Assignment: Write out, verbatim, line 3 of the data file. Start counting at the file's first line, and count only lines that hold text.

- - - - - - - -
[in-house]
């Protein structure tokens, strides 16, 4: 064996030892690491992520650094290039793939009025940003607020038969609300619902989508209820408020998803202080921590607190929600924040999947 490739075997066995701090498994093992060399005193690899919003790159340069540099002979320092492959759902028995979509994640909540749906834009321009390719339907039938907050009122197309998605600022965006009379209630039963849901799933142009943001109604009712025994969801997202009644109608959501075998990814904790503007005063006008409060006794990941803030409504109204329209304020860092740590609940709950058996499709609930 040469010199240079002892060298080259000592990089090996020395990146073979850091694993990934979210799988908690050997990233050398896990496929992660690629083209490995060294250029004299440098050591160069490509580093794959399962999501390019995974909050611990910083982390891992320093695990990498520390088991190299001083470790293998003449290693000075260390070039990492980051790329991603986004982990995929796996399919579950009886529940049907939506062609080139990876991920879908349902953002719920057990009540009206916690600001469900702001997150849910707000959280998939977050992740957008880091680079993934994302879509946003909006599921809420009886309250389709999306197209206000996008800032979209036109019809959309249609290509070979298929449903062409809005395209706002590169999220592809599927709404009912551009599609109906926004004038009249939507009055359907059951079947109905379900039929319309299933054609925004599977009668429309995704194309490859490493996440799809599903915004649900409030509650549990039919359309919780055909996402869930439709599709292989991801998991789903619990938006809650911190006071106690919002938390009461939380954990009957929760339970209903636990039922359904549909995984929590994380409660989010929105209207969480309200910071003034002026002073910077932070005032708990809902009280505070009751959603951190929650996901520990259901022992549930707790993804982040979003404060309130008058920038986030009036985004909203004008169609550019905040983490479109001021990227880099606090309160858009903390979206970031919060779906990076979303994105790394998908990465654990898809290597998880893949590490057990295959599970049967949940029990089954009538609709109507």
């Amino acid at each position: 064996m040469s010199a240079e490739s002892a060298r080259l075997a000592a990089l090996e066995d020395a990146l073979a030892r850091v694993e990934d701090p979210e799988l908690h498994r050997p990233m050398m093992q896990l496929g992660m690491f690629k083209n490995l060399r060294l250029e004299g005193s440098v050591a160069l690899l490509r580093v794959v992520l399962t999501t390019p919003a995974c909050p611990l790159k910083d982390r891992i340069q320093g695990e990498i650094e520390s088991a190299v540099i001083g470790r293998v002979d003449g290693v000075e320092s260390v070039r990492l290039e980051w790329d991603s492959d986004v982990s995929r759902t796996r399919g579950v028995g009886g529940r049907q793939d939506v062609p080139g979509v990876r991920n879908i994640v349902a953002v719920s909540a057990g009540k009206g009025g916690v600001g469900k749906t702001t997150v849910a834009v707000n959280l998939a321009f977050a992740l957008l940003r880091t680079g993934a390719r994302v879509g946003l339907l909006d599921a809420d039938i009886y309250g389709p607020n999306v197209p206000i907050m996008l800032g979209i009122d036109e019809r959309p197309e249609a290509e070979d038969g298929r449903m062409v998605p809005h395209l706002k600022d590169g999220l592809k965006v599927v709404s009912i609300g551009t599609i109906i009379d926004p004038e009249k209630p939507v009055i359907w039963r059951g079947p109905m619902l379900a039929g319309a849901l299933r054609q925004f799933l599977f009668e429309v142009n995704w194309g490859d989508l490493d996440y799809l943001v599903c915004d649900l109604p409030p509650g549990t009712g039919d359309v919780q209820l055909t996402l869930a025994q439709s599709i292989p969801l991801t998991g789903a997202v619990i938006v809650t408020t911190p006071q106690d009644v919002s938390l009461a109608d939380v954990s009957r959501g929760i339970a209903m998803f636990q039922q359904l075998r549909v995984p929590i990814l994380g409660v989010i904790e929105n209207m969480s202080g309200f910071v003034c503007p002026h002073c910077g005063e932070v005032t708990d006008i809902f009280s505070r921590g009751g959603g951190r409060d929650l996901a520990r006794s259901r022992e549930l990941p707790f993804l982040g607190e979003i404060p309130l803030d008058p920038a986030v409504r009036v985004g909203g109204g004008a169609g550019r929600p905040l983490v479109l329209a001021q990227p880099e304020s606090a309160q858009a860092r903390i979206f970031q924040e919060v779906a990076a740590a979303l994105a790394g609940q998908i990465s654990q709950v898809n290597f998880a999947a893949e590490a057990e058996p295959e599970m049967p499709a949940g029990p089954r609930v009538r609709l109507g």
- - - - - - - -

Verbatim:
């Amino acid at each position: 064996m040469s010199a240079e490739s002892a060298r080259l075997a000592a990089l090996e066995d020395a990146l073979a030892r850091v694993e990934d701090p979210e799988l908690h498994r050997p990233m050398m093992q896990l496929g992660m690491f690629k083209n490995l060399r060294l250029e004299g005193s440098v050591a160069l690899l490509r580093v794959v992520l399962t999501t390019p919003a995974c909050p611990l790159k910083d982390r891992i340069q320093g695990e990498i650094e520390s088991a190299v540099i001083g470790r293998v002979d003449g290693v000075e320092s260390v070039r990492l290039e980051w790329d991603s492959d986004v982990s995929r759902t796996r399919g579950v028995g009886g529940r049907q793939d939506v062609p080139g979509v990876r991920n879908i994640v349902a953002v719920s909540a057990g009540k009206g009025g916690v600001g469900k749906t702001t997150v849910a834009v707000n959280l998939a321009f977050a992740l957008l940003r880091t680079g993934a390719r994302v879509g946003l339907l909006d599921a809420d039938i009886y309250g389709p607020n999306v197209p206000i907050m996008l800032g979209i009122d036109e019809r959309p197309e249609a290509e070979d038969g298929r449903m062409v998605p809005h395209l706002k600022d590169g999220l592809k965006v599927v709404s009912i609300g551009t599609i109906i009379d926004p004038e009249k209630p939507v009055i359907w039963r059951g079947p109905m619902l379900a039929g319309a849901l299933r054609q925004f799933l599977f009668e429309v142009n995704w194309g490859d989508l490493d996440y799809l943001v599903c915004d649900l109604p409030p509650g549990t009712g039919d359309v919780q209820l055909t996402l869930a025994q439709s599709i292989p969801l991801t998991g789903a997202v619990i938006v809650t408020t911190p006071q106690d009644v919002s938390l009461a109608d939380v954990s009957r959501g929760i339970a209903m998803f636990q039922q359904l075998r549909v995984p929590i990814l994380g409660v989010i904790e929105n209207m969480s202080g309200f910071v003034c503007p002026h002073c910077g005063e932070v005032t708990d006008i809902f009280s505070r921590g009751g959603g951190r409060d929650l996901a520990r006794s259901r022992e549930l990941p707790f993804l982040g607190e979003i404060p309130l803030d008058p920038a986030v409504r009036v985004g909203g109204g004008a169609g550019r929600p905040l983490v479109l329209a001021q990227p880099e304020s606090a309160q858009a860092r903390i979206f970031q924040e919060v779906a990076a740590a979303l994105a790394g609940q998908i990465s654990q709950v898809n290597f998880a999947a893949e590490a057990e058996p295959e599970m049967p499709a949940g029990p089954r609930v009538r609709l109507g």